An enquiry from Ottawa regarding the conditions of British government property in London brings the information that the Imperial government pays practically on government property in London the local tax rates. The thing is done in the frequent British way of meeting a troublesome situation by doing what ought to be done, but specifying that no legal obligation is admitted. The Imperial government declines to acknowledge any liability for taxes but appoints an officer to report what is fair. The officer reports that it would be fair for the government to pay a certin amount to the local authorities -and it turns out that this certan amount is equal to what would be the taxes if the property were taxed.
As I say, we would be quite satisfied in Northern Ontario to receive such a grant. We do not want a straight assessment. Perhaps in the discussion some legal point might be brought up which it would be hard for us to overcome. After approaching the Canadian National Railways on many occasions we wrote a letter to their attorney and this is the reply, dated May 14, 1923:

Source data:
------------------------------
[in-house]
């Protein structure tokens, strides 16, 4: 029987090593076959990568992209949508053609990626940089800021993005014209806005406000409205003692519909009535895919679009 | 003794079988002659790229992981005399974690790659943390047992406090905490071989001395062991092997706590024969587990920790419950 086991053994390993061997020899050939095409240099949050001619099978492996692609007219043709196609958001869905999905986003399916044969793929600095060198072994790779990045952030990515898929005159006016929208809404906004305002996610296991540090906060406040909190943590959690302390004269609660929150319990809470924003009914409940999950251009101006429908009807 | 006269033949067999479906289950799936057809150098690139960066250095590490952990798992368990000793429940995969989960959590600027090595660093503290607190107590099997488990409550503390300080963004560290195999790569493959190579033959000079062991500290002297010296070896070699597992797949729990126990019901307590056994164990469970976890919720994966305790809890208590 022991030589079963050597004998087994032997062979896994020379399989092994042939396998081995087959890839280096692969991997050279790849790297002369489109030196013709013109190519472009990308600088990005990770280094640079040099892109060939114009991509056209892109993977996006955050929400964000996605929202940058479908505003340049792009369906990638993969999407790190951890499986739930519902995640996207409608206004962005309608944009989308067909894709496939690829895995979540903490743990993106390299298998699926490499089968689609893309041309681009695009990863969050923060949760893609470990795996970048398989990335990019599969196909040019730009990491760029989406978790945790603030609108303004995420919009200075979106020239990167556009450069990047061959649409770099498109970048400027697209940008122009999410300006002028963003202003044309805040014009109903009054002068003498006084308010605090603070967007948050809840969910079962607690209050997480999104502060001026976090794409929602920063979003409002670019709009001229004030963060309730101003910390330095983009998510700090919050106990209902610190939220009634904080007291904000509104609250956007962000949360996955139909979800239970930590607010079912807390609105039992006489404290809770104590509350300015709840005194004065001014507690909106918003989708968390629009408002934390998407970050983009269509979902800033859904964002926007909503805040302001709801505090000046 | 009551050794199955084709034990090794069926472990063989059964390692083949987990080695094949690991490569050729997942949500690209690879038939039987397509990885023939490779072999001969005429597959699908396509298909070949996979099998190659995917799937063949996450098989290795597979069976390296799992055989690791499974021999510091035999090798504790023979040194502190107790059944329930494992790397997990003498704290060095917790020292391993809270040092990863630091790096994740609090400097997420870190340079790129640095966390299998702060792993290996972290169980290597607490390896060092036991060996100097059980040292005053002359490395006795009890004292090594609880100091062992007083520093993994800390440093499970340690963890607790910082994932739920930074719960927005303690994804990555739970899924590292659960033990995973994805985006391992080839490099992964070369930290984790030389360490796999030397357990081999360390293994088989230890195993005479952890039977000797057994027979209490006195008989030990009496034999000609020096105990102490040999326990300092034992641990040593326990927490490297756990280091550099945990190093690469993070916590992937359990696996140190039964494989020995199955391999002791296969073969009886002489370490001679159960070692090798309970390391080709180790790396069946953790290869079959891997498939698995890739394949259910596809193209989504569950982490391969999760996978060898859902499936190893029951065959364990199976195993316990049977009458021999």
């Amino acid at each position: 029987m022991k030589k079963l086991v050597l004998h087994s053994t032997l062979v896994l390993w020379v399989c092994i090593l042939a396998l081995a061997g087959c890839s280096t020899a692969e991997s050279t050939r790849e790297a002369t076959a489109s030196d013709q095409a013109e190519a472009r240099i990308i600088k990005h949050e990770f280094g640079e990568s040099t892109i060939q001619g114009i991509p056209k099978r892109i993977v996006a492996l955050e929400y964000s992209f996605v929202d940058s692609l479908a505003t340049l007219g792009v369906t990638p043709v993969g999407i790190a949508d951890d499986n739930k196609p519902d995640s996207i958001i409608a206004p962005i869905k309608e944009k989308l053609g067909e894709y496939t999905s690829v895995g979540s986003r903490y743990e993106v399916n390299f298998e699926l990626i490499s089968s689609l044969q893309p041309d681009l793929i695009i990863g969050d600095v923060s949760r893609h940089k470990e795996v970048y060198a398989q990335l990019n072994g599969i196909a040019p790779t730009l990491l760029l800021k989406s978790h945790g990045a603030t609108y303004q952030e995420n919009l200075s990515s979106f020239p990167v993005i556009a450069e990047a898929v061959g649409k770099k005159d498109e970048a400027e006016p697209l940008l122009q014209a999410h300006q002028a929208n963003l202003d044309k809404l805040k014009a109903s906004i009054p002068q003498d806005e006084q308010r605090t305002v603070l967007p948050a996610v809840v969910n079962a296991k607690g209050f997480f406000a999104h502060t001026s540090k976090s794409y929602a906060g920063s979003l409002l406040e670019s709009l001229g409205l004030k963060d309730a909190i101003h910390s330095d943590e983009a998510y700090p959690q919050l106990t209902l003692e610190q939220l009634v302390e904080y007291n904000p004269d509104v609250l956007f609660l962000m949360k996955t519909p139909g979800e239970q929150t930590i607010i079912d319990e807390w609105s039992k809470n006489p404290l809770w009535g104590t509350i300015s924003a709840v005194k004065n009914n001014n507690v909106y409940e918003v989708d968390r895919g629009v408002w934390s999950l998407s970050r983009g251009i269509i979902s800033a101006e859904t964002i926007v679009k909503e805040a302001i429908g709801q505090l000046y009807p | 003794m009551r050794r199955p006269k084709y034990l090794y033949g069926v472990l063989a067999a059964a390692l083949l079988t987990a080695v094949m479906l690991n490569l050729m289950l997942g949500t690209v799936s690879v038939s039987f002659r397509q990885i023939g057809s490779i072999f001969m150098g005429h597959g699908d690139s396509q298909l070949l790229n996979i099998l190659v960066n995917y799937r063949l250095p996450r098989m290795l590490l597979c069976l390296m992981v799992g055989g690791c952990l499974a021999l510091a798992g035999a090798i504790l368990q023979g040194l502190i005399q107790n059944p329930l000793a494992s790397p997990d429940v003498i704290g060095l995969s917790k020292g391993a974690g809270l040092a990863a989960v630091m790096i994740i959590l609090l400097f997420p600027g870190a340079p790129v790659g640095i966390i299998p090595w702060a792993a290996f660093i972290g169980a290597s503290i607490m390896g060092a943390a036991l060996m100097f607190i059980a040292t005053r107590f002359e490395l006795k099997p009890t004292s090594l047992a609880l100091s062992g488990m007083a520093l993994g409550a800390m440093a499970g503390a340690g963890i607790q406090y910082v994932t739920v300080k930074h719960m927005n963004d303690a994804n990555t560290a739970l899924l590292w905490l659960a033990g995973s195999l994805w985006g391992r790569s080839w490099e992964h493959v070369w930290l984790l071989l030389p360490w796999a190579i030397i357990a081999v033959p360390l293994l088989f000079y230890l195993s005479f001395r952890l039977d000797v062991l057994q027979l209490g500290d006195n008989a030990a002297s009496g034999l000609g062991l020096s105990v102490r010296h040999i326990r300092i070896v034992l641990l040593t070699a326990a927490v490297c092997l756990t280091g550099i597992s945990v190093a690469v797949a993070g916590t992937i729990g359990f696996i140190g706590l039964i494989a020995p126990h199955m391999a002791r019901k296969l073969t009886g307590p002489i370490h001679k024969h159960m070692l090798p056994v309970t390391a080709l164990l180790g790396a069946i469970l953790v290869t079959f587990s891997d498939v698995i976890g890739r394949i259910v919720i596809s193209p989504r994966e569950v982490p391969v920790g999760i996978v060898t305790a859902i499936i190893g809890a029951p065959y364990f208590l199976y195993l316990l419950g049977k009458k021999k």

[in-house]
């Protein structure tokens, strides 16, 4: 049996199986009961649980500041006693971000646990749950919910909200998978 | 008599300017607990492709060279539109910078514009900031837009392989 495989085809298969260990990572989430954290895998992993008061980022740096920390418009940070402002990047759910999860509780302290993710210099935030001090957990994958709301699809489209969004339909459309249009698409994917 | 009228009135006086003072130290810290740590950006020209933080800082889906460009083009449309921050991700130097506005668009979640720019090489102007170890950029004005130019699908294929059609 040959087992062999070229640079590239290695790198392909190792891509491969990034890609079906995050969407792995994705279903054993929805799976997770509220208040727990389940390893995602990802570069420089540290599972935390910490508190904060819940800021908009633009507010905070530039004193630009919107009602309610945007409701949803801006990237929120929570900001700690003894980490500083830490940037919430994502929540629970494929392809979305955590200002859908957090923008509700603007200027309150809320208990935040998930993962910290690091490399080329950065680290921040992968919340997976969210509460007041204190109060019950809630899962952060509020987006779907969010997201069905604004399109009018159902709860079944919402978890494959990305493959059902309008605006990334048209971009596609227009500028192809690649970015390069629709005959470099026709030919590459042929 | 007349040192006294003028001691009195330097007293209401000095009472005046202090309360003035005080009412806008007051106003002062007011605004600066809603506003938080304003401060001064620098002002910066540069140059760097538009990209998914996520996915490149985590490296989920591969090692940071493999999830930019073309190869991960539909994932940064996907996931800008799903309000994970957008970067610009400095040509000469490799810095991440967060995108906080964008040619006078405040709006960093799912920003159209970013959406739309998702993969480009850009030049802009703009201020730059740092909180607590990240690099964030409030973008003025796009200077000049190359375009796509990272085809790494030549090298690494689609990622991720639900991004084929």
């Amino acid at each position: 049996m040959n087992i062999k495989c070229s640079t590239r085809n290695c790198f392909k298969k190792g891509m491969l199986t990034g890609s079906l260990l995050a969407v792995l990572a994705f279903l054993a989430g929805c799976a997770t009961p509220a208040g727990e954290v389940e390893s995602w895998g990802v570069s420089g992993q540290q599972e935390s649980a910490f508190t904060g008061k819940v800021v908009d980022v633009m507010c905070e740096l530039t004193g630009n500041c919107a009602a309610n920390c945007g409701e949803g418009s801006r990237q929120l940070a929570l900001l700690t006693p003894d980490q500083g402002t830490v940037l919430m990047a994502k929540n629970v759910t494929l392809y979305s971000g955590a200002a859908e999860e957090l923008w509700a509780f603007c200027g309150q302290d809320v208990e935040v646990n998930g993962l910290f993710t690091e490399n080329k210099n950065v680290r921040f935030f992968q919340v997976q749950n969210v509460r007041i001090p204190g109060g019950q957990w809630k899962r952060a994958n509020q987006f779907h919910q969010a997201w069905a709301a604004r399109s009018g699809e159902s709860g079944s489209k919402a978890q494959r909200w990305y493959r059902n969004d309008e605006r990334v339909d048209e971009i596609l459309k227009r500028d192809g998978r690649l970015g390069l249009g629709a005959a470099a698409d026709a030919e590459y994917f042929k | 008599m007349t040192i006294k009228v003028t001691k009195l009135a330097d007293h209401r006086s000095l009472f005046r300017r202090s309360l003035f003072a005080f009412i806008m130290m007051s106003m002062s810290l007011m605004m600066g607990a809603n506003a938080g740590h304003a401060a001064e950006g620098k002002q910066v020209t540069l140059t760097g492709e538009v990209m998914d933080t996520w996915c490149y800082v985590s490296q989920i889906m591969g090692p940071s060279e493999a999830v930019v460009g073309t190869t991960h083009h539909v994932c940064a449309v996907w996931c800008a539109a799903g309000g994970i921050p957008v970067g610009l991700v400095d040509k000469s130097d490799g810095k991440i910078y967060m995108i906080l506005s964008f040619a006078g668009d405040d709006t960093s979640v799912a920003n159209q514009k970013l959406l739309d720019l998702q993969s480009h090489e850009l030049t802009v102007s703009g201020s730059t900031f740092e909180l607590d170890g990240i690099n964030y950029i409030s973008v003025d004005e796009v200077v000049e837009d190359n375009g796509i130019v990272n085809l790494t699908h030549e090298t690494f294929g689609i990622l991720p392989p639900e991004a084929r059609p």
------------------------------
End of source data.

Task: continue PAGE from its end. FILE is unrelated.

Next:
I have your letter of the 9th inst. You ask whether the act incorporating the Canadian National Railway Company gives the directors wide powers in respect of taxation. In reply I beg to advise that it does not. The only powers that are given to us in respect of the Canadian Government Railways, under the entrusting order in council, are to manage and operate the property, that is, we practically have the powers of a general manager. Now the exemption from taxation relating to crown property held by his majesty in the right of the Dominion is found, as you know, in the British North America Act. As general manager we have no authority to disregard the terms of the British North America Act. It would be just as reasonable, or even more reasonable, to expect the Postmaster General to pay taxes on post office property and to waive the crown right for exemption as it would be for us to attempt to do so in respect of crown railway property in the town of Cochrane.